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Memories
004 

Perry Beeches Branch,

and other adventures with Richard Mann


by David Parkes

 

 

In the early 1960s, Perry Beeches Branch was located in a wooden building at the junction of Old Oscott Lane and Aldridge Road (near the Drake's Drum public house) in Great Barr. This temporary structure was used to operate a part-time, sub-branch of the very busy Kingstanding Branch. Opening hours for Perry Beeches were restricted to four hours a week (Tuesdays: 11am to 1pm; Fridays: 5pm to 7pm). Kingstanding held the branch's ledgers and cash outside these hours; the wooden building not having a strong room.


The wooden building had few creature comforts for customers or staff; heating was provided by two small gas fires. Fortunately, the branch cleaner lived near to the branch and had her own key. Not only did she keep the branch immaculate, but during the winter, she went into the building prior to the bank staff arriving, to ignite the gas fires. This kindness not only ensured that the staff would work at a comfortable temperature, but also prevented the ink provided for customer use from freezing, and melted the ice on the interior of the windows.


The twice-weekly routine was for two or three staff to attend the sub-branch - the higher number being required on the late night opening when most of the office's business was transacted. On Tuesdays, staff would consist of a Relief Branch Manager plus either a Cashier or a Junior Clerk; Friday's staff would consist of the Relief Branch Manager plus a Cashier and a Junior Clerk. The staff, ledgers, and cash were transported from Kingstanding to Perry Beeches by taxi.


The staff at Kingstanding at this time consisted of the Manager (Mr W A Camwell - known as 'Cam' throughout the Bank and the transport enthusiasts' world - he was an acknowledged national authority on trams, and was also the Midland Area Secretary of the Stephenson Locomotive Society); a Relief Branch Manager (John Smith - known as 'Spotty John Smith' to distinguish him from another member of the Bank's staff, who was known as 'Ginger John Smith'); two Senior Cashiers (Edna Devereaux - later Edna Ireson, and Kath Clews - later Kath Vernon); a Junior Cashier (Chris Bolton); and a Junior Clerk (me).


During the two-hour period on a Friday afternoon (3pm to 5pm) when the Bank was closed, some staff went home whilst others took their break at the branch. On one particular Friday (fortunately not in the winter!), the staff designated to go to Perry Beeches for the evening shift were John Smith (who had gone home, but was to make his own way directly to the branch); Richard Mann (who had been sent from Aston Cross branch for the evening); and myself. The taxi duly took Richard, myself, the cash, and the ledgers from Kingstanding to Perry Beeches; arriving at 4:45pm for the 5pm opening.


On arrival at Perry Beeches, there was no sign of John Smith, who being in charge of the branch for the evening, had the keys. Notwithstanding that two young lads could not take their valuable cargo into the security of the branch, the taxi driver promptly departed. Fortunately, those were safer times than today, but Richard and I protected the Bank's assets by sitting on the ledger and cash cases, in front of the branch's door, until John Smith arrived just before opening time.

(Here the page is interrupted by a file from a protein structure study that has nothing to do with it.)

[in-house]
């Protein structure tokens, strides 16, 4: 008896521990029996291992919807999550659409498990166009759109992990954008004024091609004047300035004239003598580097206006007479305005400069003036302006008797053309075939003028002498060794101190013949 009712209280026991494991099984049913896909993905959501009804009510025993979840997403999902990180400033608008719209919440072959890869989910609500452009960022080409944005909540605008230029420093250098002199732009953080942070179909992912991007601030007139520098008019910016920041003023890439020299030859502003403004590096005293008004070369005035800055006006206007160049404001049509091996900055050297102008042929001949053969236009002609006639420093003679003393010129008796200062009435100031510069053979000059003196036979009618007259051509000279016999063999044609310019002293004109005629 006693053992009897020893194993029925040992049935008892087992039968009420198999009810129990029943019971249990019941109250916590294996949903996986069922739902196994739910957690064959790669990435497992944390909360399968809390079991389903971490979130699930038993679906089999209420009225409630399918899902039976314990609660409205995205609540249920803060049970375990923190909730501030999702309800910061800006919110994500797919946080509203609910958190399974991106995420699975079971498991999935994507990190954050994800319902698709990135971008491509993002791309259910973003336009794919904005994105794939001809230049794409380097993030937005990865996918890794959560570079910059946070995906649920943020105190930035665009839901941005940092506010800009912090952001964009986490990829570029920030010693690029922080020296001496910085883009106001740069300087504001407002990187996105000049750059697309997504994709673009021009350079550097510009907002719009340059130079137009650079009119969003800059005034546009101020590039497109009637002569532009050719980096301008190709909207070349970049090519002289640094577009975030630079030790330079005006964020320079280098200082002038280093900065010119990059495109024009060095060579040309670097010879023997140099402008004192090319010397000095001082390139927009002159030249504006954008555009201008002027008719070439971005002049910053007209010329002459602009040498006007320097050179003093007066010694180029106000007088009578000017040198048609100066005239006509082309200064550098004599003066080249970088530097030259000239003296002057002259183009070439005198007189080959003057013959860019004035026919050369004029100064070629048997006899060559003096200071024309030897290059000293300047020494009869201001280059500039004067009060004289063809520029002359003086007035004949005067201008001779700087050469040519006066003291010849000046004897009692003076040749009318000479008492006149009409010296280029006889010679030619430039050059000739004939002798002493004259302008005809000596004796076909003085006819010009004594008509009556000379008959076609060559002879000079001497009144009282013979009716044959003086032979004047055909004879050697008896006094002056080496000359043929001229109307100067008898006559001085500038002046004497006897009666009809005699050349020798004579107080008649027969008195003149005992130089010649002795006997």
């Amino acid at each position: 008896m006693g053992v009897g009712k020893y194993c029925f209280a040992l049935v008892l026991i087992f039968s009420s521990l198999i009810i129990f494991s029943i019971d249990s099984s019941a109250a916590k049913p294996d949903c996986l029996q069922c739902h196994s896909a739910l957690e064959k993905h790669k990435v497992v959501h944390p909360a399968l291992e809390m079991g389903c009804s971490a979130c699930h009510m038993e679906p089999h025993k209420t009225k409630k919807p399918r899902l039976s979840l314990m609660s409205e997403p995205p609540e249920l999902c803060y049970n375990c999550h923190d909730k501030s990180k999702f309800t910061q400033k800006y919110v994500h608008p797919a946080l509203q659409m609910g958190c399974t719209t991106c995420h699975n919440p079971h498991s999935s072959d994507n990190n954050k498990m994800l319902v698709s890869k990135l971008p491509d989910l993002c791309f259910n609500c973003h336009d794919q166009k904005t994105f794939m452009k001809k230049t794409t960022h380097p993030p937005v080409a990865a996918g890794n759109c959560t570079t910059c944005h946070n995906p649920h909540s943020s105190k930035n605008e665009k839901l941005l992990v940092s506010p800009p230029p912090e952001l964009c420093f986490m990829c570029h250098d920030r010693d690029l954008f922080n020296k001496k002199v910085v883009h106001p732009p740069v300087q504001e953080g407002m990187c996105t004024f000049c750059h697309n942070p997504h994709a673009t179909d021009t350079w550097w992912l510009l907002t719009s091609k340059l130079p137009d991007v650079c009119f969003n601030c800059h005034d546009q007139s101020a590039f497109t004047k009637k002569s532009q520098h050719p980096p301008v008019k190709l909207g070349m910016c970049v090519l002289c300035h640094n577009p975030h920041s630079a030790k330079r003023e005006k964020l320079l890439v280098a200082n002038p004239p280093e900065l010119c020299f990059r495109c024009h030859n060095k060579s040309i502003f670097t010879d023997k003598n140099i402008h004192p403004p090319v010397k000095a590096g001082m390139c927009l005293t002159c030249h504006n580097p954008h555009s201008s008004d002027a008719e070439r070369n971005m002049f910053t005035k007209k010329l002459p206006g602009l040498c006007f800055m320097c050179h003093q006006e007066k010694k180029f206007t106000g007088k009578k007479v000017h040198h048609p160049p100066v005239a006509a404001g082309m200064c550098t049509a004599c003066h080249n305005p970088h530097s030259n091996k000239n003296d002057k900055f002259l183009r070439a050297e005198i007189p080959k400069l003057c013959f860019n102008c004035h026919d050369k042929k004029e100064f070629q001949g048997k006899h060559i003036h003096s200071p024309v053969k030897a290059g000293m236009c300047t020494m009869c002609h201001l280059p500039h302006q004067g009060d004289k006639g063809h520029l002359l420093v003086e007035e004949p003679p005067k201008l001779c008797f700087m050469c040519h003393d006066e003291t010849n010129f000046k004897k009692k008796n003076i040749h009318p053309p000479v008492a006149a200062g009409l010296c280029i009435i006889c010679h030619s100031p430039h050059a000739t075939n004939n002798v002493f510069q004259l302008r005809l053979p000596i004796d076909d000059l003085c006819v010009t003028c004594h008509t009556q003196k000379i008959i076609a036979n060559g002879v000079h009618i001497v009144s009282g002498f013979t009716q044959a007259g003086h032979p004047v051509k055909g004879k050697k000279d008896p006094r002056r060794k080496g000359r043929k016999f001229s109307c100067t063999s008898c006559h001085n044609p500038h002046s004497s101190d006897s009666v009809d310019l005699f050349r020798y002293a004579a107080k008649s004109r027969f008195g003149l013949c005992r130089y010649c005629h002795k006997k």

It was at Perry Beeches one quiet day, that as I was sitting at the ledger desk with my back to the counter, a lady customer entered the branch. This unfortunate soul could only talk at extremely high volumes that a Sergeant-Major would have been proud of, and I sneaked a look over my shoulder to see a very large lady at the counter as the decibels reverberated round the small wooden office. Putting my head down again, an eerie silence eventually returned, which was surprisingly not commented on by any other member of staff. Assuming the silence was due to the customer having left the branch, and with the ignorance and callowness of youth, I turned round with the intention of making the 'smart' remark on the lines of "it's gone quiet in here" - only to find that the lady was still in the branch. Another lesson learnt - fortunately, not the hard way!


Richard Mann and I were involved in one or two other 'adventures' at around that time. After attending night school in the city centre, Richard would often give me a lift home to Great Barr on the back of his scooter - a fearless rider; he would negotiate the traffic as he sang in full voice with me clinging on behind him.


A less pleasant experience occurred when I (as a newly qualified driver) agreed to accompany Richard as a learner driver requiring some practice prior to taking his test. Richard was a very accomplished driver, but wanted to build up his hours behind the wheel before the impending test. We set out one evening with Richard driving a pristine 1958 Austin A30 that had belonged to his grandmother. After driving northwards through Sutton Coldfield, we rounded a bend and Richard halted the car at the junction with the very busy A5. Before we were able to proceed, another car hurtled round the bend behind us and smashed into the A30, throwing it forward. Although we were both unhurt (despite this being the age before seat headrests, safety belts, or airbags), the Austin was a write-off. As we stood at the accident scene completing the necessary formalities, we slowly became aware of how lucky we were, not to have been pushed into the path of one of the huge lorries that were thundering along the A5..
 
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